Wherever this agenda is allowed to take root, free expression and academic integrity are doomed.
The first object of government, James Madison tells us in Federalist 10, is the protection of “the diversity in the faculties of men.” By diversity, Madison meant different opinions to be encouraged to preserve liberty. Equity is an ancient legal concept of justice in particular cases, developed over centuries of English common-law practice. Inclusion simply means to make a part of, as in defining a mathematical set by what it does and doesn’t include.
All good words with respectable origins. Yet in true Orwellian fashion, they have been redefined.
Diversity is no longer a term to describe the breadth of our differences but a demand to flatter and grant privileges to purportedly oppressed identity groups. Equity assigns desirable positions based on race, sex and sexual orientation rather than character, competence and merit. Inclusion now means creating a social environment where identity groups are celebrated while those who disagree are maligned.
“Diversity, Equity, and Inclusion”—the compound form of these modern concepts—is especially toxic. It divides us by social identity groups, ranks those groups on privilege and power, and excludes those who fail to honor the new orthodoxy. Rather than being equally endowed with innate dignity and fundamental rights as human beings—best judged by our character and not skin color—we are supposed to discriminate and confer status based on race, sex and cultural affinity.
This isn’t merely a conceptual problem. DEI initiatives have proliferated in higher education. There are offices, deans and vice presidents of diversity, equity and inclusion at most colleges and universities, such as New College of Florida, where I have recently been appointed a trustee. One review of top universities found an average of 45 DEI staff members at each school (about one DEI staffer for every 30 professors). Another study found that 20% of academic job postings require DEI statements as a requirement of employment or promotion.
College is a partnership between faculty and students focused on learning and pursuing knowledge. It’s ultimately about the enduring question of human flourishing. Freshman orientation shouldn’t be a re-education session. DEI may be the heart of the woke movement, but it deadens the academic mind.
A recent report from the National Association of Diversity Officers in Higher Education speaks of “creating a framework for diversity officers to advance anti-racism strategies, particularly anti-Black racism, at their respective institutions of higher education.” How? Through curriculum and pedagogy for sure, but also through admissions, campus culture, institutional structures, policies, hiring, promotions and employee training. In short, everything.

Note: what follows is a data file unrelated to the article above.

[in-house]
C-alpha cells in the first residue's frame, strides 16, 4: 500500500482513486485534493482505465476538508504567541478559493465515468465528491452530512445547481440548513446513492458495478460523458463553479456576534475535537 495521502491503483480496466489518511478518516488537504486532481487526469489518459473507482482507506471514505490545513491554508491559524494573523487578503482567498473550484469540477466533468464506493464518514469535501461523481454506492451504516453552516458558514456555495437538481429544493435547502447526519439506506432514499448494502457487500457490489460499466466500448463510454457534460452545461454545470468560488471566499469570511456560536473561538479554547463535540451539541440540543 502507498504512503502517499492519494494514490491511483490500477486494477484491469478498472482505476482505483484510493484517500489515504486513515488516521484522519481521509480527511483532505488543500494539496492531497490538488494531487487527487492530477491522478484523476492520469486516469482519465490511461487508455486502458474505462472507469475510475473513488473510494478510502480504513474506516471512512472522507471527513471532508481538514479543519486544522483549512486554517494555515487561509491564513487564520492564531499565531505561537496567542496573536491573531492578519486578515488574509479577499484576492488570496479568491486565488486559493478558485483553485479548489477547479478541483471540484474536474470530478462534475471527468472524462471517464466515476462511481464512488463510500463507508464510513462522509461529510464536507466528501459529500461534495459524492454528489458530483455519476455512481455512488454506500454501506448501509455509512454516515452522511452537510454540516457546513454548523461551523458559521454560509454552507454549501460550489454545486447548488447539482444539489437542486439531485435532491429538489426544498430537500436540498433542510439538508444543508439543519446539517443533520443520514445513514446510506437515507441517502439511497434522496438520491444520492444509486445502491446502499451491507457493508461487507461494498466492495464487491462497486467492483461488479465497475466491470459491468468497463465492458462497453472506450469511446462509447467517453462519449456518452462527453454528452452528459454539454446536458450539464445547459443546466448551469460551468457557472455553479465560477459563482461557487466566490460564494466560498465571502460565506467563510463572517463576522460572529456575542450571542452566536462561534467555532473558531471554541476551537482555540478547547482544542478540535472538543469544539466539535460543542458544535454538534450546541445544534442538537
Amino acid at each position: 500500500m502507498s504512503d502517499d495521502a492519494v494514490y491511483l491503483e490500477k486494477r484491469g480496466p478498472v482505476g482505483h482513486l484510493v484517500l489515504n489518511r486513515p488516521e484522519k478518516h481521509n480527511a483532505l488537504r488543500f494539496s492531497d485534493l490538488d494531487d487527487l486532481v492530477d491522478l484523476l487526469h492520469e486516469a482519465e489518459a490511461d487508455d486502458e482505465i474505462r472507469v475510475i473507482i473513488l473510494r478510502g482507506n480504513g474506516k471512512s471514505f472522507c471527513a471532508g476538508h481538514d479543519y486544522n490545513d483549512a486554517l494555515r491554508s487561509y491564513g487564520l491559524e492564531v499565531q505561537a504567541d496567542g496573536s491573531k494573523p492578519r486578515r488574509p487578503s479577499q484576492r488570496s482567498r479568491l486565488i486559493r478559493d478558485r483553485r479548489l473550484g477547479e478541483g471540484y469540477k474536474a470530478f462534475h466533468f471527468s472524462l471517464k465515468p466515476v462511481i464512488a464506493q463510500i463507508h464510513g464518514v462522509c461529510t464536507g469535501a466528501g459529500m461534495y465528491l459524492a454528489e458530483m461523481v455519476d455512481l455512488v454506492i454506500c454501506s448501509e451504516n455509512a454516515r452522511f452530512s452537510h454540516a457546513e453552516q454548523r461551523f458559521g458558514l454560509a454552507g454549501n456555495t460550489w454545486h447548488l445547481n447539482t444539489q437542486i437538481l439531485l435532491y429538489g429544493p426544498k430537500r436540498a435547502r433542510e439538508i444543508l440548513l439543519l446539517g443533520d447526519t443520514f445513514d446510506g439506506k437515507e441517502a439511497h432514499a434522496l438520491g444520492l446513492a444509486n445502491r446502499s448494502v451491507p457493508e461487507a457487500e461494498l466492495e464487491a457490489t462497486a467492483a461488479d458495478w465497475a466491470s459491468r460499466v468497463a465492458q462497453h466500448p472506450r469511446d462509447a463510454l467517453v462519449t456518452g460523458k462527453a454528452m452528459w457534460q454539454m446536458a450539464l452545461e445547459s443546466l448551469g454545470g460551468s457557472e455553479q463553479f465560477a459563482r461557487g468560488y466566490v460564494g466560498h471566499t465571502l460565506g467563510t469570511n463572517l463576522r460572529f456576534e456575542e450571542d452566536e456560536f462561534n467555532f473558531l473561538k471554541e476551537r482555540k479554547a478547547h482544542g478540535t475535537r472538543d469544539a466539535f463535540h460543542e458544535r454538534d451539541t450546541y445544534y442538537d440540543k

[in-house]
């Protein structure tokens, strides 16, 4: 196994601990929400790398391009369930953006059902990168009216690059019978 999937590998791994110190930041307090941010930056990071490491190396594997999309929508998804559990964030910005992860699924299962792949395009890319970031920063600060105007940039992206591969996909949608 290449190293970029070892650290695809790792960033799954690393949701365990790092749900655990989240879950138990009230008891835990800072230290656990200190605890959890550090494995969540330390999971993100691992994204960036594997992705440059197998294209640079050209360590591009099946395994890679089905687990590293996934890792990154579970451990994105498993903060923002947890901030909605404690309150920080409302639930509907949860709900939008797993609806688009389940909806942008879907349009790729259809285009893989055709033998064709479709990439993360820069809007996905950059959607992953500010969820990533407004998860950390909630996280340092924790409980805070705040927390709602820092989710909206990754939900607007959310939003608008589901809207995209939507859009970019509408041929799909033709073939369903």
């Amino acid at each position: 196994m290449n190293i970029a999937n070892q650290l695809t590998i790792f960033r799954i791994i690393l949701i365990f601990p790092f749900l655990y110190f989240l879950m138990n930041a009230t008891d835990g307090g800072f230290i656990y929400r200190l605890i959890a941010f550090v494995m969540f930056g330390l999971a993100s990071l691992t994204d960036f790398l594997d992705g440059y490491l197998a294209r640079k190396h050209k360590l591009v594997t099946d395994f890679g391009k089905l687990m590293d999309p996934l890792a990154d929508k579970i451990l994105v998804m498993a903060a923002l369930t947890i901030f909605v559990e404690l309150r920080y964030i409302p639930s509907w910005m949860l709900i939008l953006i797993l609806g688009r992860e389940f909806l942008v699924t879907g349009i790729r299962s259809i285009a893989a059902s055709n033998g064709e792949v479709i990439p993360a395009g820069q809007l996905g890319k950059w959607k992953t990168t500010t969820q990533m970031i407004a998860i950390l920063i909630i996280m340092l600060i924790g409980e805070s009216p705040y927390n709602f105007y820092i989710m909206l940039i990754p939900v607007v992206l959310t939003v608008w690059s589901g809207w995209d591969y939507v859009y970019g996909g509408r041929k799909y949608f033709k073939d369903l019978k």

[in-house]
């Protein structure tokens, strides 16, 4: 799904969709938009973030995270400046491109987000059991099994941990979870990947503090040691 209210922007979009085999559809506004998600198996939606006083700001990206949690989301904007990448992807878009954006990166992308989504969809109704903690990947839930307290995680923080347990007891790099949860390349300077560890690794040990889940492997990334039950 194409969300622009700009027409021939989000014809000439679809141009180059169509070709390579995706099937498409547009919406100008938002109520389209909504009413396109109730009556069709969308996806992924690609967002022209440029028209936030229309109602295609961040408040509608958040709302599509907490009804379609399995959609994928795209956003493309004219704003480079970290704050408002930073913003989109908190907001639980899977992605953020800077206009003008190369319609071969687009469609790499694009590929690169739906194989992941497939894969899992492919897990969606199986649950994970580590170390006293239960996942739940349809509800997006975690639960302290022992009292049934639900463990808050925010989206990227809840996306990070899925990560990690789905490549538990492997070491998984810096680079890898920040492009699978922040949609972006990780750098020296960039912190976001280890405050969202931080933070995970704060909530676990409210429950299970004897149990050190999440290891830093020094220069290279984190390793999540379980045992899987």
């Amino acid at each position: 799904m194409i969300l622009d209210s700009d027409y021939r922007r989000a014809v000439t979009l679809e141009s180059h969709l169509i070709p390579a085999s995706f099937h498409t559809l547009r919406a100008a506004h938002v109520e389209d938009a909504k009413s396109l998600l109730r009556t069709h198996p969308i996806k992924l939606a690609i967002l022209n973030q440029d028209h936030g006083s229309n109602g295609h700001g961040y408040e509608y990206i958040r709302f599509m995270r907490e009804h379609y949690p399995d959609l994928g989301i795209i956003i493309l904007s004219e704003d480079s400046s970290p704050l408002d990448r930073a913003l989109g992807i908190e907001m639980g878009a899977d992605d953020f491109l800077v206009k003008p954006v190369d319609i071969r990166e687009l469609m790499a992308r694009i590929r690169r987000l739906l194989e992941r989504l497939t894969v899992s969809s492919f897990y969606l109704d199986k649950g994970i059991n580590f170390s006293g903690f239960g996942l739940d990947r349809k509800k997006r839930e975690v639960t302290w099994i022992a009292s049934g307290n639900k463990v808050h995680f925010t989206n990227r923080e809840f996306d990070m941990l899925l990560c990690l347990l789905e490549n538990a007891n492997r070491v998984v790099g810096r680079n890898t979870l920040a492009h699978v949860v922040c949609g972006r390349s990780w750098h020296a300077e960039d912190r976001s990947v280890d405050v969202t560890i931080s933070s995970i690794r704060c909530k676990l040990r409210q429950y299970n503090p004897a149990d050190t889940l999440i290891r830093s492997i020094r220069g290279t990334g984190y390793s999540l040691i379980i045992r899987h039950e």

To be clear, we aren’t talking about a particular department or faculty here, or the departments doing scholarly research or teaching classes as part of the curriculum. Nor is this about the regular practice of assuring compliance with civil-rights laws or creating reasonable outreach programs. One can disagree and debate those within the collegial context, where different views are encouraged and protected under the aegis of academic freedom. But DEI is an effort within the administrative authority of the college to shape the whole institution and all its activities consistent with its ideology.
When coming from the college’s administration, DEI practices essentially gatekeep entry to college faculty, staff and students. Requiring DEI statements as part of the faculty employment process dissuades those who think otherwise from even applying. It stifles discourse by keeping dissenting viewpoints from campus in the first place.
College DEI training programs discourage the open and candid discussion necessary for intellectual growth. They exacerbate divisions between groups, creating an environment of tension, fear and one-mindedness, and they have the pernicious effect of closing minds and shutting down thoughtful debate even before classes begin.
DEI attacks the integrity of the academic project. Instead of listening to divergent voices, ears are shut. Instead of the free expression of contrary opinions, chilling self-censorship takes place. Instead of a campus open to all, one finds a narrow doorway through which only an approved few may enter. If the right pieties and homilies aren’t made, ostracization and exclusion become the norm rather than the exception. Unanimity, inequality and exclusion—Orwellian indeed.
Mr. Spalding is vice president of Hillsdale College and dean of its Van Andel Graduate School of Government in Washington.